New York Dolls – ‘Cause I Sez So (Rhino Entertainment) Keith Boyd 5.12.09
It’s been said in many different ways that there are no second acts in American life. So often the taint of scandal or changing tastes leave celebrities from any number of fields (music, film, politics, etc.) washed up on the shores of their broken egos nursing various addictions and schlepping themselves on reality TV. Thankfully there are exceptions to this scenario and such is the case with the New York Dolls. Formed in the creative melting pot ghetto of the early 1970’s New York music scene, The Dolls were a gleefully trashy lipstick smear on a drab time. They presided over the transition from the fading Flower Power era and stood in as transvestite prophets heralding the coming ground swell of Punk. Two amazing albums, a few tours, horrid mismanagement and a host of drug/alcohol problems later it was all gone. As their second album predicted it was “Too Much Too Soon” and the spinout was strange, lovely and sad. Johnny Thunders, after making his mark with a variety of Punk and 1950’s inspired combos died of a drug overdose. As evidenced in the amazing documentary “New York Doll” bassist Arthur Kane slowly descended into an alcoholic haze. First drummer Billy Murcia died early on of drug and alcohol related causes then second drummer Jerry Nolan died of a stroke. This left only Sylvain Sylvain and David Johansen who carried on through out the next two decades in a variety of ways. Johansen’s post-Dolls career has been a testament to the deep reservoirs of creative energy the man possesses. From his prescient lounge/cabaret act, Buster Poindexter to his wonderful folk/blues work with his band The Harry Smiths David Johansen has remained active, vital and productive. Sylvain Sylvain played with his group The Criminals as well as in various lineups with David Johansen through the years.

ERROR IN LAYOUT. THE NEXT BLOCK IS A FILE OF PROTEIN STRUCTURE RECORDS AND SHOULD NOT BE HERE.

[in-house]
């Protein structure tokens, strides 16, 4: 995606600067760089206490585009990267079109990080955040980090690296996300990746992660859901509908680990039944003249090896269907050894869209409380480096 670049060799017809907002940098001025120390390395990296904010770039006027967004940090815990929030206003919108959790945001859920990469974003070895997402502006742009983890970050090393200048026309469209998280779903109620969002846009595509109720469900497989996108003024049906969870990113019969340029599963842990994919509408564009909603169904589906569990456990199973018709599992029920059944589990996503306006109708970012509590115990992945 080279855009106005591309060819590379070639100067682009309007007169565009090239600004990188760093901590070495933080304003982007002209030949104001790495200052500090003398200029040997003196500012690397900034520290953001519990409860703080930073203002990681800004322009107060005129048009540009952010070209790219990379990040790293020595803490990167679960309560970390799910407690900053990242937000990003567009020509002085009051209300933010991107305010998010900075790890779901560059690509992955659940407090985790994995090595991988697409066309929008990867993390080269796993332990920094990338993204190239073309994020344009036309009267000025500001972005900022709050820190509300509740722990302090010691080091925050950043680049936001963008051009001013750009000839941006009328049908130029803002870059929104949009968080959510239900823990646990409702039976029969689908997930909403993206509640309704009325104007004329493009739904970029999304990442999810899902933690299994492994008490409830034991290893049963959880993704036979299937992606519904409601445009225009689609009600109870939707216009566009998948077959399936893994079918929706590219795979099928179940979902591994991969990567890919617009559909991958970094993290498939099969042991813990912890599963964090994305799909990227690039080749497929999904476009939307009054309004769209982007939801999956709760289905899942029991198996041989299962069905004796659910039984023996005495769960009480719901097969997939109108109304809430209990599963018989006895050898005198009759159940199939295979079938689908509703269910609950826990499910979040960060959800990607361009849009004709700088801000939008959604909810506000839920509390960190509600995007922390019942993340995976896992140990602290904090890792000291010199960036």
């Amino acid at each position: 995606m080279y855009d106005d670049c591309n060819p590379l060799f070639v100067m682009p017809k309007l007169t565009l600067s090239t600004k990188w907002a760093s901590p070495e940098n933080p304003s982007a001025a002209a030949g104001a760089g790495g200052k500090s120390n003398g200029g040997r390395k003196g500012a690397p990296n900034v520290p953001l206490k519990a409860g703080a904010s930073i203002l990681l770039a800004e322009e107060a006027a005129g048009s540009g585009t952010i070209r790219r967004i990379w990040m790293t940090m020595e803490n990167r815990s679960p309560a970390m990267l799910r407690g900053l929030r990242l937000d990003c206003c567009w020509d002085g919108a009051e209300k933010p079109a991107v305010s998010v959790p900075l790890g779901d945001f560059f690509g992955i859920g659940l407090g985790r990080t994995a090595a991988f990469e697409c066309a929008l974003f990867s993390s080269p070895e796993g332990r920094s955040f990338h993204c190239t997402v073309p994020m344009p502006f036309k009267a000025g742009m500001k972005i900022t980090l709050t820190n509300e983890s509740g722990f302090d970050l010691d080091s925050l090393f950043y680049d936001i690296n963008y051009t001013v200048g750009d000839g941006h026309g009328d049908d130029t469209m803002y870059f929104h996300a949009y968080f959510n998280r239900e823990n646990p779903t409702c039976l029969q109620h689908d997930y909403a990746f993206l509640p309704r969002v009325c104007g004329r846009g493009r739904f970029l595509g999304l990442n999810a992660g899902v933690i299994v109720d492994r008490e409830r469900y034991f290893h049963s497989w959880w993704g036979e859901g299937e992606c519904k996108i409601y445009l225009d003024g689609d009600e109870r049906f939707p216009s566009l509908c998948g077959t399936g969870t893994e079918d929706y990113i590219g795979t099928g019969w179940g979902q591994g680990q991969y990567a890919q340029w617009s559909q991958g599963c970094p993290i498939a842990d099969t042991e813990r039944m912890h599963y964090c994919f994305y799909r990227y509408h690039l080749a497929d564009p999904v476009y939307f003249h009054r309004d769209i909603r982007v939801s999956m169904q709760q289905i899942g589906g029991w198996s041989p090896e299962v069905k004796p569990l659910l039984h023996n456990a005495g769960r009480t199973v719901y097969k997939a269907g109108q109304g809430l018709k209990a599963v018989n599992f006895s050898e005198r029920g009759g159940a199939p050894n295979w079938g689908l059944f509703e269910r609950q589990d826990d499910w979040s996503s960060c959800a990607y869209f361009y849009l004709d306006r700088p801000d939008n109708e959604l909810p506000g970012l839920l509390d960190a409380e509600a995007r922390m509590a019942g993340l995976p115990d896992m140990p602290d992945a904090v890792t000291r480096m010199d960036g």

The rebirth of The Dolls came about from two sources. One was the documentary mentioned above. The other was a request from uber-fan Morrissey that they reunite to play at the “All Tomorrow’s Parties” festival in England. Feedback from these shows resulted in the wonderful “One Day It Will Please Us To Remember Even This” and now has generated the even more amazing and varied, “’Cause I Sez So”.
Working once again with producer/maestro Todd Rundgren (who produced their 1972 debut), The Dolls have delivered an incredible album that packs the punch of their signature sound while pushing forward into new sonic territory. The album starts with the one-two punch of “’Cause I Sez So” and “Muddy Bone”. These tracks are rollicking riff driven rockers dripping with attitude and choruses reminiscent of the toughest 1960’s Girl Group songs. After this rip-roaring intro we start swerving in a variety of directions. There are sober Folk/Blues tracks (This is Ridiculous), Pouting ballads (Temptation To Exist and Making Rain) and a daring Reggae-fied remake of their anthem, “Trash”. Although this last track is bound to generate controversy amongst purists it’s actually done with such a heartfelt and authentic touch that it succeeds in reframing the song and casting it in a new light.
It’s such a pleasure to live in a world with a touring and new music making New York Dolls. Their tawdry panache and winking glamour are still in evidence but have been tempered a bit by a mastery acquired through hard won experience. They add color and life to a music scene dominated by the interchangeable minions of commerce. This is one second act that all music fans should be thankful for and celebrate.